• The other pole operates through a thermostat and connects or disconnects based on temperature.

This is big news to many people including myself; I expected a DPST switch where both legs operated together on thermostat control.


Was this house a "flip"? Was it a "hit and run" sort of deal where no one ever had to actually live in the house with this thermostat?

NEC 110.3. Use according to instructions/labeling.

Now a line voltage thermostat is made for switching high amperage (like 20 amps) to an electric resistance baseboard heater. So I am surprised to hear of one being used for a hydronic system. I mean obviously they're capable of it, but I'd expect low voltage thermostatic controls.

These line voltage thermostats are simply not made for that use, and it violates the wiring instructions to have them control two completely separate things. As discussed, that just doesn't work.

NEC 725.55 separation of low-voltage systems

The other problem here is that the wire which opens the Taco flow valve is low voltage, note the "R" and "W", which a standard 24-volt thermostat shunts to call for heat. The wire which switches the blower is line voltage. Low voltage and line voltage are not allowed to be mixed inside the same enclosure, so they can't be on the same thermostat unless it is specifically made for that, with some sort of divider.

So it appears the very design here is faulty, and probably was not done with a permit. It may be time to call in an experienced hydronic professional and clean up the mess.

  • I just learned something so +1
    – bobflux
    Commented Dec 1, 2022 at 20:43
  • @Harper-ReinstateMonica, thanks for the detailed response. As to whether heating system was installed as part of a flip, I don't believe it was. This is a townhouse built in 2008 (USA) and I have been in another unit and its heating system is set up the same way. However it's totally possible that the current set up is not up to code. If a low voltage thermostat is what should be used, how are they typically set up to also kick on a blower? If the TACO relay I have is low voltage, how is it working with the current t-stat? Is it likely there is a transformer involved somewhere?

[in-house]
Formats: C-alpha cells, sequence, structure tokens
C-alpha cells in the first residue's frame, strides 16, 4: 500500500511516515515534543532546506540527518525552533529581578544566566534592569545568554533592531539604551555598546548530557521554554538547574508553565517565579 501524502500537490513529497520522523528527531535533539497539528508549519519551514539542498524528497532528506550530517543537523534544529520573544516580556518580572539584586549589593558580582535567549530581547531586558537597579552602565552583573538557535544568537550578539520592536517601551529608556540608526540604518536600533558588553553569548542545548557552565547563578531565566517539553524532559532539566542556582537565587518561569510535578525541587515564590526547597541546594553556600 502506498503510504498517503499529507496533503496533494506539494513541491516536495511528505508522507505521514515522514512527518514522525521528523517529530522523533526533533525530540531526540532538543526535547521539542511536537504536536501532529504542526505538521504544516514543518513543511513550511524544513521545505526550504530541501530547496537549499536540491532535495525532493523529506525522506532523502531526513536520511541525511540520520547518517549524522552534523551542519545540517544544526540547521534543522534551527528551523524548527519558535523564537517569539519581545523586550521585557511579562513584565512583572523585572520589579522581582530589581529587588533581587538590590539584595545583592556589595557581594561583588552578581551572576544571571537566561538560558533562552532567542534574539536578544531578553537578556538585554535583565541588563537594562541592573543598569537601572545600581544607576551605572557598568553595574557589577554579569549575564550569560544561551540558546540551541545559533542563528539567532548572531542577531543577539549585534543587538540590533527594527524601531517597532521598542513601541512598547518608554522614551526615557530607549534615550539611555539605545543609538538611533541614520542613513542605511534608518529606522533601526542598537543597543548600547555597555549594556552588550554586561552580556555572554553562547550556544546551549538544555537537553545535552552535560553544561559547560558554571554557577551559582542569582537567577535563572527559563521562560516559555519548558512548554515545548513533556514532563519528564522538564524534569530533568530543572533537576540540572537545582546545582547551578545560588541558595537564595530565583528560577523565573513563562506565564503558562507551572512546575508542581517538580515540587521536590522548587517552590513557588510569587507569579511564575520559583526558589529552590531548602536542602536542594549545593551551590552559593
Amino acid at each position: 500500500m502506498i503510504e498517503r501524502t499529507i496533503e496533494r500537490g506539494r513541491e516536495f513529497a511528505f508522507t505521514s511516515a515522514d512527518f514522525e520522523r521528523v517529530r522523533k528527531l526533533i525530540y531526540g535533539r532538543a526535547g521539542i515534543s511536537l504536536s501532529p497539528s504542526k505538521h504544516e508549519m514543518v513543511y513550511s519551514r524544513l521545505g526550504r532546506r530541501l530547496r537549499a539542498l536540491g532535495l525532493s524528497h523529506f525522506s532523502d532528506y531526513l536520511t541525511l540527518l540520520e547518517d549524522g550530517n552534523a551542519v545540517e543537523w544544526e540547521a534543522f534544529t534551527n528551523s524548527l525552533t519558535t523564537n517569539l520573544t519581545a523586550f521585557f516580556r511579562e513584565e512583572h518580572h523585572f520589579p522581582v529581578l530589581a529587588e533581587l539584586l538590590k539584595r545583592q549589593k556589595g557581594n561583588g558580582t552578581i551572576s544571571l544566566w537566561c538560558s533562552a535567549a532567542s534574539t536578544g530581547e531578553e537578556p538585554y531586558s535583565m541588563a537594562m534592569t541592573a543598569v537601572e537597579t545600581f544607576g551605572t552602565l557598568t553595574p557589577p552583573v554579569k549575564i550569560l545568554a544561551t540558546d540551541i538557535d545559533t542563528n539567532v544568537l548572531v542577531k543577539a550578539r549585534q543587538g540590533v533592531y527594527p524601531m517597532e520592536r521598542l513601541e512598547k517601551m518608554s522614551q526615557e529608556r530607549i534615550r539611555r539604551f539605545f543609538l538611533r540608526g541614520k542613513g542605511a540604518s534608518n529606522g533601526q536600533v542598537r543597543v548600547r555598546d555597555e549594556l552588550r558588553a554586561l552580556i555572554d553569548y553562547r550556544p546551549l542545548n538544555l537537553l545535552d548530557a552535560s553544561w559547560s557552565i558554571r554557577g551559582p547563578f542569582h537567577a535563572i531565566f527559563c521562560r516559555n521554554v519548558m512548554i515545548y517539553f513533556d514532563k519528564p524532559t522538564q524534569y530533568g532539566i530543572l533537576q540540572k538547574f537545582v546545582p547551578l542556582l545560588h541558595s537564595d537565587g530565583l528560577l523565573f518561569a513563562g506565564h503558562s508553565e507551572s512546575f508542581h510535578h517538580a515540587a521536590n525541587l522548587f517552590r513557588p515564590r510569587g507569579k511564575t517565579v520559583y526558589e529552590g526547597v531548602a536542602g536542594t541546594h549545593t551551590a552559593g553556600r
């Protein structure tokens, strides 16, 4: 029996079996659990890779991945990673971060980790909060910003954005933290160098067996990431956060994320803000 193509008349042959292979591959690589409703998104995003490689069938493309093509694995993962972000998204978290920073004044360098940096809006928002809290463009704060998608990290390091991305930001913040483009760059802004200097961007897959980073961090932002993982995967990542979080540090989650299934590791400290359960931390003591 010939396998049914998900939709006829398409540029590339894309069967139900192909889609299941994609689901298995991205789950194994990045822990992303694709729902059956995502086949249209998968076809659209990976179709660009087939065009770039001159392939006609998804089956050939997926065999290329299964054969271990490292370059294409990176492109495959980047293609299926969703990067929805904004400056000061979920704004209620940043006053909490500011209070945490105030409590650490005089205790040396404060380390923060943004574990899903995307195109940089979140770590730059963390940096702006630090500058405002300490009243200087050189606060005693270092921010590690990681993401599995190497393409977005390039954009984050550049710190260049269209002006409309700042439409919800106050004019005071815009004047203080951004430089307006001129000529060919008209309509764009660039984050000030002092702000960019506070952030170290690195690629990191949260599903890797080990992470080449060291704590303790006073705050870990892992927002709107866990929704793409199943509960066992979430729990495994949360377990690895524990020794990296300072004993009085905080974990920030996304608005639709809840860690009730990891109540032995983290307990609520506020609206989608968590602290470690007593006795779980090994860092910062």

– Ham Clam
    Commented Dec 1, 2022 at 21:32
  • This does indeed seem to be a mess that calls for a pro.
    – Ham Clam
    Commented Dec 1, 2022 at 21:33
  • 1
    @Ham it's a 2-pole thermostat. They put line voltage on one pole and low voltage on the other pole, violating NEC and the device's instructions. The right way is to make the whole shebang low voltage controls, with a relay to turn on a 120V circulating fan. Commented Dec 1, 2022 at 21:35
  • 1
    @HamClam The relay with low-voltage coil and line voltage switched terminals is set up with the appropriate separation between low and line voltages, and that's how it's done.
    – Ecnerwal
    Commented Dec 2, 2022 at 1:00